Join Date: Aug 2002
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I'm a teacher, too, though currently on leave, and I always found that punishment in classrooms never works anyway - the kids who get punished continue to get punished, and they just accept it after a while. Plus it just sets up a negative relationship with the teacher and school in general.
Positive reinforcement goes a lonnnggg way! Sticker charts, verbal praise, and so on - those things were always useful to me. One idea I got from a colleague was called "magic moments" and it worked like this: When the teacher "caught" a child doing something good, she would hand him a post-it note, upon which he would quickly write what he was doing that helped him earn it. At the end of the day, the children who had received them came up to the front of the class and told the class how they earned it, and got to put a sticker on a chart. There was some sort of reward for earning a certain number of stickers - I used to let kids pick a free book from the monthly book club order as a prize. I used this with second and third graders quite successfully.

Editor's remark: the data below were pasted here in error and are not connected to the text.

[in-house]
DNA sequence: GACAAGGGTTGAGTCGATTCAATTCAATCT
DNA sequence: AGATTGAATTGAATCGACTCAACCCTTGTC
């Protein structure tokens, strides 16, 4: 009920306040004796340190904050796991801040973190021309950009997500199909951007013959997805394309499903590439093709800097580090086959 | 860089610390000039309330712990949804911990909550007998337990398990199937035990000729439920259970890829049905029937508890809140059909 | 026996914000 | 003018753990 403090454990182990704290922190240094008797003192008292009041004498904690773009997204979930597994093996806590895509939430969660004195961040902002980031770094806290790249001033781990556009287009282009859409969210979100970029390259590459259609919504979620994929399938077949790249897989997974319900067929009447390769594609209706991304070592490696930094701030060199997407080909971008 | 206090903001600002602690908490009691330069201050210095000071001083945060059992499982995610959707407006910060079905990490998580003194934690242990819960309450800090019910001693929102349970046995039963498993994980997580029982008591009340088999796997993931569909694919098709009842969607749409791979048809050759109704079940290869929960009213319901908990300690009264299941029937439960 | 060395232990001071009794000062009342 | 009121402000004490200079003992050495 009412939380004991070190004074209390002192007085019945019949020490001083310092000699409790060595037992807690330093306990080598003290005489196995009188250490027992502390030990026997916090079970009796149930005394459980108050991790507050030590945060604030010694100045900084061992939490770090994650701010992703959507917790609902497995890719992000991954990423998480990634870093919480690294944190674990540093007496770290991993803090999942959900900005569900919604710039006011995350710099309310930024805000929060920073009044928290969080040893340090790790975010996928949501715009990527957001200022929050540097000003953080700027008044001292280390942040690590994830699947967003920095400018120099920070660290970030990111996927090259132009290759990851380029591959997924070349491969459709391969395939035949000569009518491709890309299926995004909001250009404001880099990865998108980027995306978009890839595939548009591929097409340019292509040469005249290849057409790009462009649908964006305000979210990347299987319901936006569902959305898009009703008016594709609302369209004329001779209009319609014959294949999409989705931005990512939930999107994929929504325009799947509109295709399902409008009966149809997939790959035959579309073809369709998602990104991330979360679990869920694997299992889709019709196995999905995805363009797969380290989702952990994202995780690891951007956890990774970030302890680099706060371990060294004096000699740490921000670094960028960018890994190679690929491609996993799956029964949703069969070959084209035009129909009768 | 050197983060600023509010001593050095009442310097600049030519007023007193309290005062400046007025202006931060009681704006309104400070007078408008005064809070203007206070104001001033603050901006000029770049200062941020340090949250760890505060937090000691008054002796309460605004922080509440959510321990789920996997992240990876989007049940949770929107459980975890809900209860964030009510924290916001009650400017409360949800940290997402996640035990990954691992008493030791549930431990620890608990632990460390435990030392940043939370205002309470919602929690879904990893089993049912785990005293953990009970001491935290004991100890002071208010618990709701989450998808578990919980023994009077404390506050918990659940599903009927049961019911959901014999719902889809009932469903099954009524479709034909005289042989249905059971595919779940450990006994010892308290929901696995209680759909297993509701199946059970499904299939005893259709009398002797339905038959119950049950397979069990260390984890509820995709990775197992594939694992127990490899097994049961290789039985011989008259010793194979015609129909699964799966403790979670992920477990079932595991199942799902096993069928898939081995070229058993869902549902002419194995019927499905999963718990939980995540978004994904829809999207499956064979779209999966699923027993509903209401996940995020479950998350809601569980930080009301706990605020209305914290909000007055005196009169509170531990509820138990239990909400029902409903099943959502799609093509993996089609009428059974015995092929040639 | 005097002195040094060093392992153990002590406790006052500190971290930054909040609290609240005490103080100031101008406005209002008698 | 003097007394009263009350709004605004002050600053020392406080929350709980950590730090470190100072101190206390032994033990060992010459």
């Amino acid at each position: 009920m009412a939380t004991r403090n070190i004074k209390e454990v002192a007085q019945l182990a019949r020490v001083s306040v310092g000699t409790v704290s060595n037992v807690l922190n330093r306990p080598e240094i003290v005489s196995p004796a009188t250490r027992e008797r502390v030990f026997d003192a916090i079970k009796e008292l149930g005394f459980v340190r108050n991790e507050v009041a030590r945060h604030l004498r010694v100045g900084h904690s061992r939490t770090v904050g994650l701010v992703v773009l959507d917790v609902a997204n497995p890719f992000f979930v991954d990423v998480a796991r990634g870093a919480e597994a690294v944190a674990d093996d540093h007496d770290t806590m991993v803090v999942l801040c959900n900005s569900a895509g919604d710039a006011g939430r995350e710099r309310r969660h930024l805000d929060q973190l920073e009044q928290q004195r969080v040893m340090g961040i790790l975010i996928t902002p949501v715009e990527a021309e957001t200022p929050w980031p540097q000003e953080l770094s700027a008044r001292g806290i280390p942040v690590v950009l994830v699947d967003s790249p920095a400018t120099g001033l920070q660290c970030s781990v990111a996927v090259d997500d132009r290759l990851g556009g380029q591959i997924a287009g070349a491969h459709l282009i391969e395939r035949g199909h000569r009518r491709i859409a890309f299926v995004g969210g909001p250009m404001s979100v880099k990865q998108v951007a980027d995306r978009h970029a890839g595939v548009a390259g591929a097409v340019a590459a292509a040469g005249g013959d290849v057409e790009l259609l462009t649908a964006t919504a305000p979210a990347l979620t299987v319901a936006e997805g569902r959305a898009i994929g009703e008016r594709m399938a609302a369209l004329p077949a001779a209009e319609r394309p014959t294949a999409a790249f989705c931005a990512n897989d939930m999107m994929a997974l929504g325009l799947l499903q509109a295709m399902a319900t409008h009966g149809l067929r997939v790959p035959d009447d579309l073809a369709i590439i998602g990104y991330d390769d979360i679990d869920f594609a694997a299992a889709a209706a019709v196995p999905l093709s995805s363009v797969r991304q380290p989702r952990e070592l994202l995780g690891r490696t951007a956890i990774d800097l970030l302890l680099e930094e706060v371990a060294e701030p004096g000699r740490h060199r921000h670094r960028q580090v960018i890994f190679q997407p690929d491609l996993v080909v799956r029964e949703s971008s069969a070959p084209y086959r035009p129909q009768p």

With older kids (I also taught sixth grade), a really powerful thing to do is to make a point in the first few weeks of school to call the parents of kids who behave really well and let them know how nicely their child is adapting to their new class. It's especially powerful to call at dinner time - the kids are there, and the parents don't mind the interruption! Believe me, the morning after the first time a teacher does this, all the kids are talking about it, and they all want to be the next one to get a phone call.
I guess this stuff would be helpful to you if you were a teacher looking for ideas, but you're not. Unfortunately, a lot of schools use punishment. I would suggest getting other parents on your side if you want to approach the principal with some new ideas. A teacher who has always used punishment is unlikely to change, though, so you can either think of it as a learning experience for your child and bear with it for the reaminder of the school year, or try to change her class - or at least learn a little about the teachers for the upcoming year and try to request one whose style is more in line with what you would like.